But then I got in the big Benz, slammed the door, heard the locks trigger all around the car to seal me in and was instantly suffused with a sense of well-being. Cocooned inside this indestructible vault, it seemed absurd to think it could be defeated by something as trifling as a few inches of snow.
And so it proved. On that 20-mile journey, the only other cars I saw not in the ditch were two Defenders. But I made it and recall no particular drama in doing so. By the time I’d loaded the oil and returned home, the lane near my house was identifiable only because it had no trees growing out of it. Only then, going up a steep hill, did I feel the car slow a touch and see the traction control warning light flash on. But the Merc had a little think, shuttled some torque here and there and carried on regardless. I didn’t even need the diff locks.
Once the initial drama was over and I could just go out and play in the snow, I alternated between the G and the Landie and discovered that for its ability to cut through what appeared to be almost impossible amounts of snow, the old car on its Bosnian tyres was even better, but as soon as the snow compacted down and became properly slippery, the Merc was in a league of its own.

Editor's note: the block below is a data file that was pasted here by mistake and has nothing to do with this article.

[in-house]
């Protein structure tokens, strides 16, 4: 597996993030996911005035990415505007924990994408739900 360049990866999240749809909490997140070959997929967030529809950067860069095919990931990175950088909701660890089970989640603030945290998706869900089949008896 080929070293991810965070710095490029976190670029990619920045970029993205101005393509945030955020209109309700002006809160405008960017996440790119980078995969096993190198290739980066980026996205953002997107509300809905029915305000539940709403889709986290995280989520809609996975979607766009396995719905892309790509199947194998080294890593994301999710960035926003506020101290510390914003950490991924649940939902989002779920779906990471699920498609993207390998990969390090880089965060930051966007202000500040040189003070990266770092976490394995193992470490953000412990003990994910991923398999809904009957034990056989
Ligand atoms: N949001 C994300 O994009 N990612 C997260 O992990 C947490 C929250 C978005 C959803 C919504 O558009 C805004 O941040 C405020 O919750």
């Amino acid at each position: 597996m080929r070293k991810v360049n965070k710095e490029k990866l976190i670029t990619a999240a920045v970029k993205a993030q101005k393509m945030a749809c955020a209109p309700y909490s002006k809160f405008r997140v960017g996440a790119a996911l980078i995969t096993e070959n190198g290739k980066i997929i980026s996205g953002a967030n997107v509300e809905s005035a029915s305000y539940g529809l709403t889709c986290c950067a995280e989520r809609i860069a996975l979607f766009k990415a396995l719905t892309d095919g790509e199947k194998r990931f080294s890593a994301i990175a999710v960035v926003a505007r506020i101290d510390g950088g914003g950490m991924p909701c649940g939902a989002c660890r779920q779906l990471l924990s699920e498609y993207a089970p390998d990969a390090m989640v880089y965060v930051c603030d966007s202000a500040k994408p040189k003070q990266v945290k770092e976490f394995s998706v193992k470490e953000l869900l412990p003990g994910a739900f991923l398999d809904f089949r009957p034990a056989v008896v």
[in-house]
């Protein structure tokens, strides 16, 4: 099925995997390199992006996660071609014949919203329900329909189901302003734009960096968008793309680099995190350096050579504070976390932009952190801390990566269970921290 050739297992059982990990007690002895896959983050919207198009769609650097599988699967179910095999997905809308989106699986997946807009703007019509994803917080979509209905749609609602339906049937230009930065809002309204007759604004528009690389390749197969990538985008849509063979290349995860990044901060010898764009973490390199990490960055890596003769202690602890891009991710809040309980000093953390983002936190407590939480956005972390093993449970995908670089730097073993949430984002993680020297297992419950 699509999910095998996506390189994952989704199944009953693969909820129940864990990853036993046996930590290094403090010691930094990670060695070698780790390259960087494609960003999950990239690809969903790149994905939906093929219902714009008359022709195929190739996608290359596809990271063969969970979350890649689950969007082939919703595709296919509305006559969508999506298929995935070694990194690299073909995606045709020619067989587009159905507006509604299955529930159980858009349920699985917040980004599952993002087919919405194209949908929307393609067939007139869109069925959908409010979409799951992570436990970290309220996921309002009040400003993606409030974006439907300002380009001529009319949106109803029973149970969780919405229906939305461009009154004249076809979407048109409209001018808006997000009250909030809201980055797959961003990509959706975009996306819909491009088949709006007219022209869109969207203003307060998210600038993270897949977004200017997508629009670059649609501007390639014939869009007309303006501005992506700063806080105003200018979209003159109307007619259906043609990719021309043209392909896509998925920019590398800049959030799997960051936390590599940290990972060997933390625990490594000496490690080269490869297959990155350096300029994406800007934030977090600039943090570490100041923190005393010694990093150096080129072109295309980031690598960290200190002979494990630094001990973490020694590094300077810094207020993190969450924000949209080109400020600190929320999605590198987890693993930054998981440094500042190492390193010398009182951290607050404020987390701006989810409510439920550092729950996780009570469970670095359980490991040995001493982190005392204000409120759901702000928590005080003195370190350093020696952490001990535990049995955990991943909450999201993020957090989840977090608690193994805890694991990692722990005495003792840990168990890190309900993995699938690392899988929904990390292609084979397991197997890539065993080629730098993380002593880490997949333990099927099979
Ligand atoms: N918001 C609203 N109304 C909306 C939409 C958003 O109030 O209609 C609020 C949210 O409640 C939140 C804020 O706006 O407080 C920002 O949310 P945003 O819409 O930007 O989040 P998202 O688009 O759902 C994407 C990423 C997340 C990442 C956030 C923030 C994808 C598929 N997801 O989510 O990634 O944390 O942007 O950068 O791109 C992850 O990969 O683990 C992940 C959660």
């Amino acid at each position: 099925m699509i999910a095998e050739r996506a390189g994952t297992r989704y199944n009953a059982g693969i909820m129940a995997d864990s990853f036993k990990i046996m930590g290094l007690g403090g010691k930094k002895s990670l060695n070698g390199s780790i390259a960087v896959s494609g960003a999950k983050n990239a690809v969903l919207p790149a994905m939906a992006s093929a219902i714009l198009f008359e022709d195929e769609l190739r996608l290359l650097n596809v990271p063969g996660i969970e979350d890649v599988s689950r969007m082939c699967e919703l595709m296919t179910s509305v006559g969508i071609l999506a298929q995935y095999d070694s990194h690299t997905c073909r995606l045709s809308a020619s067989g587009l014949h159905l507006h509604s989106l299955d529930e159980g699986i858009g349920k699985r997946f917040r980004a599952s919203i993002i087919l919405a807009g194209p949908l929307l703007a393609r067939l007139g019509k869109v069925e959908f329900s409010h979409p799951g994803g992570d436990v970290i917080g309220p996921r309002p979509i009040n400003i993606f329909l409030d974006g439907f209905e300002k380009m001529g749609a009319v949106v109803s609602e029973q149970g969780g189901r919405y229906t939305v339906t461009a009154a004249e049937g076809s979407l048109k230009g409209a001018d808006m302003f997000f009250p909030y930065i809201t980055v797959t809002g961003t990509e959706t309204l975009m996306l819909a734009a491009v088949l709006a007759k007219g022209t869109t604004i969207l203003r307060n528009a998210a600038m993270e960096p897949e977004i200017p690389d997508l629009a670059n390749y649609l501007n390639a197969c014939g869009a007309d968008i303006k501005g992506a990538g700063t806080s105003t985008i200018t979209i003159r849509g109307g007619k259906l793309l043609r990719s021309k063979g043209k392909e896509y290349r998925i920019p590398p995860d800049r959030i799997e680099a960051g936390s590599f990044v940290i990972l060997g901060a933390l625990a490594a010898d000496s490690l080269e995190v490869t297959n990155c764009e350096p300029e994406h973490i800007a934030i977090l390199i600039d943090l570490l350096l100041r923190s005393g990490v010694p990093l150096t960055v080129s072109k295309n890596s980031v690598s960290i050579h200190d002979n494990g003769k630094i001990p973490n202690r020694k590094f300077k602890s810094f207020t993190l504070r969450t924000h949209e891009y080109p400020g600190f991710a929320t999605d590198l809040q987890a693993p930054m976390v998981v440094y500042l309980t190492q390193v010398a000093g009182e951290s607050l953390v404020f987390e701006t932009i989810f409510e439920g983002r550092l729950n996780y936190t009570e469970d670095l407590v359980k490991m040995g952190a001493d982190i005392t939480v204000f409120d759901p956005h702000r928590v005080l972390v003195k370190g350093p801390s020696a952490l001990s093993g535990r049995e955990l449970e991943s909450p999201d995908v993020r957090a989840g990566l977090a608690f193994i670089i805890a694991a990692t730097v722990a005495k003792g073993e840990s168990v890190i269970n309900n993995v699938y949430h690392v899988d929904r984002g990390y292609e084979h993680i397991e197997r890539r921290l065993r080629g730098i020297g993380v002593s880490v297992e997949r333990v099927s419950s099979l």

I only had it for three months but in that time it became part of the family. When another daughter saw it for the first time, her exact words were: “This is the best day of my life, including the one on which I was born.” Even Mrs Frankel, who dislikes large cars and hates SUVs, would concoct ill-concealed excuses to take it out.
There was nowhere I wanted to go where it would not take me
I needed no excuse at all. Even in perfect weather, even when there was much more appropriate alternate means of transport, if I could I’d always take the G-Wagen. And what’s so surprising about all of this is that by any objective assessment, it’s a pretty terrible car.